Canals, canals and canals – well actually just one canal – the Lancaster Canal – again. 19 odd miles. In 27 degrees.
We left Lancaster around 8:30 after a very comfortable evening in the Lancaster House Hotel. A few of us made use of the pool and sauna to soothe tired and sore limbs. Dinner was lovely, made all the more interesting by the “best waiter in the hotel”, Jack, (see picture) who really looked after us. Thanks Jack!
Our walk started in the car park of a well-known supermarket chain where we picked up lunch and supplies. It took an hour or so to walk along the canal through the city before we hit the countryside. Walking along a canal means you don’t really get to see much of the surrounding countryside so my, and Eric’s, focus shifted to bridges. It soon occurred to us (having walked past 40+ bridges yesterday) that no one bridge was quite the same. We are not experts in the descriptive language required to properly describe how bridges are constructed, but we had enough experience to decide that a balustrade on top, or a decorative arch made for a more interesting bridge. We soon realised that the style of bridge depended very much on what it was being used for. Private roads/drives were very different from public roads, yet we still a lot of variation for what we termed the “bog standard” bridge – essentially constructed of large stone blocks over an arch. We also found it amazing that bridges did not appear to be built to any one formula which made for a wide variety of styles. Don’t get us started on aquaducts or viaducts.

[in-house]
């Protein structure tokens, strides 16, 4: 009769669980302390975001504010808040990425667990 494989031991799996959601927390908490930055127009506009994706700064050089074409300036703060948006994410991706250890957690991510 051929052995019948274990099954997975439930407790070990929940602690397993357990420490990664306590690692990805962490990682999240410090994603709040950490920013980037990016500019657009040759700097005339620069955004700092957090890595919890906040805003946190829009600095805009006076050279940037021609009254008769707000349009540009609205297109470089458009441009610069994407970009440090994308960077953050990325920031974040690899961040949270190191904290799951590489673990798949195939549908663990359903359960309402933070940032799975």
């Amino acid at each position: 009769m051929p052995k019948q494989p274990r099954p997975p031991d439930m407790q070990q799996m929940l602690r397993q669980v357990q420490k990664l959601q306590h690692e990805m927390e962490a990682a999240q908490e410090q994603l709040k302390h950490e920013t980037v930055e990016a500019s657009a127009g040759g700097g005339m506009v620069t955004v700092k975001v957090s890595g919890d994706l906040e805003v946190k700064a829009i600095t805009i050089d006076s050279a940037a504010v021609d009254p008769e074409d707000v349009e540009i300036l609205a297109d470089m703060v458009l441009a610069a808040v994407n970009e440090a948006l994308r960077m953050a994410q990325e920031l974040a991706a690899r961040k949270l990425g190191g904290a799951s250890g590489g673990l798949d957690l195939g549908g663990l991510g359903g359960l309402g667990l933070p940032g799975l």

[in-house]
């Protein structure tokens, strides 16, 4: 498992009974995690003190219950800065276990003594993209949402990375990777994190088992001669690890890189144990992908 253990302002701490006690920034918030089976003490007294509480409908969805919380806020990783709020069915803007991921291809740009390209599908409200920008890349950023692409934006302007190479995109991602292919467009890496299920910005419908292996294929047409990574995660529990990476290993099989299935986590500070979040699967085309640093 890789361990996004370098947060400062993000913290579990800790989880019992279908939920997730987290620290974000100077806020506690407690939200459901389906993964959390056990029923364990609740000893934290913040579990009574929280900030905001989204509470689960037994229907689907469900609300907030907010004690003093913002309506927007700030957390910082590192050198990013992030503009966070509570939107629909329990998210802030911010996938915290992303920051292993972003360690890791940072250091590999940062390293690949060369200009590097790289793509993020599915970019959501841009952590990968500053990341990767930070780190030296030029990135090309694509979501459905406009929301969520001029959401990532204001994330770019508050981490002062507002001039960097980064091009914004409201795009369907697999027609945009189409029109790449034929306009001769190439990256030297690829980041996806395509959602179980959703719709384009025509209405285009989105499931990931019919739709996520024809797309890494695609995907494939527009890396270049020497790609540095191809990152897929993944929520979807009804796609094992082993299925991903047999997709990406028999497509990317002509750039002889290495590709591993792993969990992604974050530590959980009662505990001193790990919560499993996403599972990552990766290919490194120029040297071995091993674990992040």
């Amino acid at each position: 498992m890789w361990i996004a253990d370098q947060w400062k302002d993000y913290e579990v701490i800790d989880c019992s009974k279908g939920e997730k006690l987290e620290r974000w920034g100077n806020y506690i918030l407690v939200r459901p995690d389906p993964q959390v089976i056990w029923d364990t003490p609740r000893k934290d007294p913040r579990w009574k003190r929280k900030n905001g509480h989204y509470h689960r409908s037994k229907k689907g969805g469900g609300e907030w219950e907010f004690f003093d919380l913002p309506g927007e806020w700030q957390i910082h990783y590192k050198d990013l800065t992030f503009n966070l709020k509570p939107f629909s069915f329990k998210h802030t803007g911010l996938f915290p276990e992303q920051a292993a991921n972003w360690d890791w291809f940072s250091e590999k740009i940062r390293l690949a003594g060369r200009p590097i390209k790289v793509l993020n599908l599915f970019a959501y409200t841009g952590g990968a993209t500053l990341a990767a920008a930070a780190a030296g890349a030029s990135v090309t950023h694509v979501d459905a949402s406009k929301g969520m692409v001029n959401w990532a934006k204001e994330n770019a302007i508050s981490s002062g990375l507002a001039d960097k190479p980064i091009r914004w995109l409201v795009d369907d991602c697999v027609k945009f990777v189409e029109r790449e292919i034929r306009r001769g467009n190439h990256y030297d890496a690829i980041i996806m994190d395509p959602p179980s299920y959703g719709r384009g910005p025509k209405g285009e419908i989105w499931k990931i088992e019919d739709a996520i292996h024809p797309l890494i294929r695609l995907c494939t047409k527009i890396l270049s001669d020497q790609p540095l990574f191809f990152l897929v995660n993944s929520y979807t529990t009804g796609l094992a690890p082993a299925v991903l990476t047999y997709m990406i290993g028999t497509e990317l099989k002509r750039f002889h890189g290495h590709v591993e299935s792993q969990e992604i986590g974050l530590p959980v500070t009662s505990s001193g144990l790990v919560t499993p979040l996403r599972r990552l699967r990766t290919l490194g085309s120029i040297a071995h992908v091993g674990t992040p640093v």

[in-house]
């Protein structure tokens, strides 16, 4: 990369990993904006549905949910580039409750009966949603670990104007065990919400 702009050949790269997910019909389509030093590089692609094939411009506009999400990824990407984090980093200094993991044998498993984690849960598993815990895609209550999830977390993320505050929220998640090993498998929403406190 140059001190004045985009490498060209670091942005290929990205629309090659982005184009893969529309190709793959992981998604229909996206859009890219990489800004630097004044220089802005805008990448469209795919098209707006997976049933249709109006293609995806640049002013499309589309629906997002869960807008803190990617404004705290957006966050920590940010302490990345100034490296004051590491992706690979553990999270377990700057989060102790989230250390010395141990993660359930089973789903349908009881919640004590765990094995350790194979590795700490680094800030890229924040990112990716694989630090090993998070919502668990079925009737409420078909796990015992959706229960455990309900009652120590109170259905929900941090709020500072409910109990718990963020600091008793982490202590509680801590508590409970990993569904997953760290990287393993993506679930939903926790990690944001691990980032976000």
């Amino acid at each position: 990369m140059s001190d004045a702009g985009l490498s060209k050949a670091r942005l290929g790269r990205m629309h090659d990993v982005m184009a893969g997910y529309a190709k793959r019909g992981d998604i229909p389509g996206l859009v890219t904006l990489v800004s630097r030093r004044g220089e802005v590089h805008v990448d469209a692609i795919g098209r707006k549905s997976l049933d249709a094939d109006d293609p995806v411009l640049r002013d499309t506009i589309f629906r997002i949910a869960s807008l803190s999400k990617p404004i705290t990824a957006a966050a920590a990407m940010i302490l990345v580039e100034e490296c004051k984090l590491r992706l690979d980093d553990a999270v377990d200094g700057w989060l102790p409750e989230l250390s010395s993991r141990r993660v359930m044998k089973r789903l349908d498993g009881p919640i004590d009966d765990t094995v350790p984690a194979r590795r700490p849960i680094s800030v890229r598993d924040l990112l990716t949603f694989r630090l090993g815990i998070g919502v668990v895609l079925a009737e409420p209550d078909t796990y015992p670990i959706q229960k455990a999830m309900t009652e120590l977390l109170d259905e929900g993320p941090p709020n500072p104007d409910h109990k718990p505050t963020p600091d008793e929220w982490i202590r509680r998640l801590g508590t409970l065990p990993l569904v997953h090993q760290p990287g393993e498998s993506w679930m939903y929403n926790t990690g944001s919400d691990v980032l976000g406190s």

With nothing much else to look at we sauntered along at a good pace, yet conscious of the wear and tear on our feet. We lunched early (for us) after 10 miles and probably for the first time on the Walk we opted for necessity over comfort, convenience or just the view. Put simply, we stopped under a bridge in delicious cool shade. Up to that point no alternatives had shown themselves, but of course, once we continued walking we came across the most perfect, shady spot. Hey ho!
Meanwhile, on the canal, life went on. Boats cruised past us, although not as many as we were expecting to see on such a beautiful canal on such a wonderful (weather) day. Bugs bothered us. A lot. We had been warned about the midges in Scotland but, by luck rather than design, the wind had been strong enough to ensure we were not bothered. However, here, down south (from a Scottish perspective) some of my American chums were being devoured by gnats, flies and god knows what.
The morning walk was unusual in that we did not see much farming. Of course, the wildlife continued to amaze us with more ducklings, goslings and cygnets as well as a healthy dose of mayflies. But it was the cows who stole the show today. We saw a lot less of our bovine friends than we have in the past 17 days but when we saw them today we saw a variety of lessons on how to drink from or stand in water from the canal. After many miles of mindless marching this provided much mirth. This might be hard to translate through our pictures…
We also met our Great British Volunteer for the day. Sadly, we did not get his name. What we do know is that he was cleaning up bridge number 1 on a branch off the Lancaster Canal and that he was volunteering for the Canal & River Trust. Where would this country be without volunteers?
We finished our walk in a Garden Centre, greedily rushing for the chilled drinks section in their shop. Tomorrow we head back to the Pennine Way and, we hope, a breeze.
See you down the Line.
Today miles: 18
Walker miles: 113
Total Walker miles: 1964